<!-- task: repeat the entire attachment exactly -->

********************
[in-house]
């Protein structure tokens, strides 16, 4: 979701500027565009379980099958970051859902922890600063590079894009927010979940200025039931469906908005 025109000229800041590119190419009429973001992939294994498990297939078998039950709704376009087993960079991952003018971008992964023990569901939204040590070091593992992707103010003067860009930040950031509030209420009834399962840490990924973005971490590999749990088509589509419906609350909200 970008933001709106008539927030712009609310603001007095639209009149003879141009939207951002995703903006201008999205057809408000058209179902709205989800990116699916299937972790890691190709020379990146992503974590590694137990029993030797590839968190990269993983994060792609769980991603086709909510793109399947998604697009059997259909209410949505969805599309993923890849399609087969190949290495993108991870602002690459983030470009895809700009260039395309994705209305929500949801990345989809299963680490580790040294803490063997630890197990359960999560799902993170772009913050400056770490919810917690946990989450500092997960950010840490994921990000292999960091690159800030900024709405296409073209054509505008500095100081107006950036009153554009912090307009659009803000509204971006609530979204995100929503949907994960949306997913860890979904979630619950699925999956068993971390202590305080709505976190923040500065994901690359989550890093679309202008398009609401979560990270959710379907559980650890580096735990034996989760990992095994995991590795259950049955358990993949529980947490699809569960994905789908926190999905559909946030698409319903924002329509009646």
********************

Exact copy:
[in-house]
């Protein structure tokens, strides 16, 4: 979701500027565009379980099958970051859902922890600063590079894009927010979940200025039931469906908005 025109000229800041590119190419009429973001992939294994498990297939078998039950709704376009087993960079991952003018971008992964023990569901939204040590070091593992992707103010003067860009930040950031509030209420009834399962840490990924973005971490590999749990088509589509419906609350909200 970008933001709106008539927030712009609310603001007095639209009149003879141009939207951002995703903006201008999205057809408000058209179902709205989800990116699916299937972790890691190709020379990146992503974590590694137990029993030797590839968190990269993983994060792609769980991603086709909510793109399947998604697009059997259909209410949505969805599309993923890849399609087969190949290495993108991870602002690459983030470009895809700009260039395309994705209305929500949801990345989809299963680490580790040294803490063997630890197990359960999560799902993170772009913050400056770490919810917690946990989450500092997960950010840490994921990000292999960091690159800030900024709405296409073209054509505008500095100081107006950036009153554009912090307009659009803000509204971006609530979204995100929503949907994960949306997913860890979904979630619950699925999956068993971390202590305080709505976190923040500065994901690359989550890093679309202008398009609401979560990270959710379907559980650890580096735990034996989760990992095994995991590795259950049955358990993949529980947490699809569960994905789908926190999905559909946030698409319903924002329509009646």